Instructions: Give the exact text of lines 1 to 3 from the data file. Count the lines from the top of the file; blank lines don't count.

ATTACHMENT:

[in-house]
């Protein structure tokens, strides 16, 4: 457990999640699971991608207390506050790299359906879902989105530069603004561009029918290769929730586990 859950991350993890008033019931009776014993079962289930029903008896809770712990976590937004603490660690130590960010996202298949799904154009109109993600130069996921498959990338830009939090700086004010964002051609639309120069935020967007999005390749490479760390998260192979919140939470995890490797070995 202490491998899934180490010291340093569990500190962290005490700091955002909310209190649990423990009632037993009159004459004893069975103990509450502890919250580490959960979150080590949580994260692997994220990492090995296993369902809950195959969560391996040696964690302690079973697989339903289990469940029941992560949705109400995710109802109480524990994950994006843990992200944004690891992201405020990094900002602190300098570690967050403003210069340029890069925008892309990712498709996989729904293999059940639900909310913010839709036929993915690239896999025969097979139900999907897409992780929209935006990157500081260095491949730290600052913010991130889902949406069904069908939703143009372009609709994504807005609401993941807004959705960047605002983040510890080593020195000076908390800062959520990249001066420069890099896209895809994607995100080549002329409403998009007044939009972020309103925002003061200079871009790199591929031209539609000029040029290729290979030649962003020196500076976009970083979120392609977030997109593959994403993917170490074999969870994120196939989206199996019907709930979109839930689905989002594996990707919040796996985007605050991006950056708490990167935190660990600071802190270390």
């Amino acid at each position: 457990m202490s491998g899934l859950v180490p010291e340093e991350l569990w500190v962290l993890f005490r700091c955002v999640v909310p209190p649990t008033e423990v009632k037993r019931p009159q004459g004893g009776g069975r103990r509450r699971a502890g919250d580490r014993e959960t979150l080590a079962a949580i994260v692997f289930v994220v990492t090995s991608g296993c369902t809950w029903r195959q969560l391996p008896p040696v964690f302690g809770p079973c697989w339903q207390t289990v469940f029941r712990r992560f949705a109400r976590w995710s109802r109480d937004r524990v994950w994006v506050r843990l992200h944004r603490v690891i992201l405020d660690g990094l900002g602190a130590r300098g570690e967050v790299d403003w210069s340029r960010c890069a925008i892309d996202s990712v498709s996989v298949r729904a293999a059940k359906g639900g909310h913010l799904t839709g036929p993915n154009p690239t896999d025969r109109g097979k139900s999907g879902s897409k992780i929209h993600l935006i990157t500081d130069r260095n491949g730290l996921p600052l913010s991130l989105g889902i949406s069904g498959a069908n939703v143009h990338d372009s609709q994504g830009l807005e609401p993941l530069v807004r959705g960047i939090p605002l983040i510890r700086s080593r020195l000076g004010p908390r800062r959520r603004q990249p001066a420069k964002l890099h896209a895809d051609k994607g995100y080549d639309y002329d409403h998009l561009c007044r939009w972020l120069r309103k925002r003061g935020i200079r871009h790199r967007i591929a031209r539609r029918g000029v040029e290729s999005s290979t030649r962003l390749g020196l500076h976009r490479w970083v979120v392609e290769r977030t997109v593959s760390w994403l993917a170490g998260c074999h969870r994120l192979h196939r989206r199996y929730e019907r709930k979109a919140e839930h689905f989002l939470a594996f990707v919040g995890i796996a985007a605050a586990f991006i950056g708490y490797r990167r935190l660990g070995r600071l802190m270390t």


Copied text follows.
[in-house]
């Protein structure tokens, strides 16, 4: 457990999640699971991608207390506050790299359906879902989105530069603004561009029918290769929730586990 859950991350993890008033019931009776014993079962289930029903008896809770712990976590937004603490660690130590960010996202298949799904154009109109993600130069996921498959990338830009939090700086004010964002051609639309120069935020967007999005390749490479760390998260192979919140939470995890490797070995 202490491998899934180490010291340093569990500190962290005490700091955002909310209190649990423990009632037993009159004459004893069975103990509450502890919250580490959960979150080590949580994260692997994220990492090995296993369902809950195959969560391996040696964690302690079973697989339903289990469940029941992560949705109400995710109802109480524990994950994006843990992200944004690891992201405020990094900002602190300098570690967050403003210069340029890069925008892309990712498709996989729904293999059940639900909310913010839709036929993915690239896999025969097979139900999907897409992780929209935006990157500081260095491949730290600052913010991130889902949406069904069908939703143009372009609709994504807005609401993941807004959705960047605002983040510890080593020195000076908390800062959520990249001066420069890099896209895809994607995100080549002329409403998009007044939009972020309103925002003061200079871009790199591929031209539609000029040029290729290979030649962003020196500076976009970083979120392609977030997109593959994403993917170490074999969870994120196939989206199996019907709930979109839930689905989002594996990707919040796996985007605050991006950056708490990167935190660990600071802190270390």
């Amino acid at each position: 457990m202490s491998g899934l859950v180490p010291e340093e991350l569990w500190v962290l993890f005490r700091c955002v999640v909310p209190p649990t008033e423990v009632k037993r019931p009159q004459g004893g009776g069975r103990r509450r699971a502890g919250d580490r014993e959960t979150l080590a079962a949580i994260v692997f289930v994220v990492t090995s991608g296993c369902t809950w029903r195959q969560l391996p008896p040696v964690f302690g809770p079973c697989w339903q207390t289990v469940f029941r712990r992560f949705a109400r976590w995710s109802r109480d937004r524990v994950w994006v506050r843990l992200h944004r603490v690891i992201l405020d660690g990094l900002g602190a130590r300098g570690e967050v790299d403003w210069s340029r960010c890069a925008i892309d996202s990712v498709s996989v298949r729904a293999a059940k359906g639900g909310h913010l799904t839709g036929p993915n154009p690239t896999d025969r109109g097979k139900s999907g879902s897409k992780i929209h993600l935006i990157t500081d130069r260095n491949g730290l996921p600052l913010s991130l989105g889902i949406s069904g498959a069908n939703v143009h990338d372009s609709q994504g830009l807005e609401p993941l530069v807004r959705g960047i939090p605002l983040i510890r700086s080593r020195l000076g004010p908390r800062r959520r603004q990249p001066a420069k964002l890099h896209a895809d051609k994607g995100y080549d639309y002329d409403h998009l561009c007044r939009w972020l120069r309103k925002r003061g935020i200079r871009h790199r967007i591929a031209r539609r029918g000029v040029e290729s999005s290979t030649r962003l390749g020196l500076h976009r490479w970083v979120v392609e290769r977030t997109v593959s760390w994403l993917a170490g998260c074999h969870r994120l192979h196939r989206r199996y929730e019907r709930k979109a919140e839930h689905f989002l939470a594996f990707v919040g995890i796996a985007a605050a586990f991006i950056g708490y490797r990167r935190l660990g070995r600071l802190m270390t």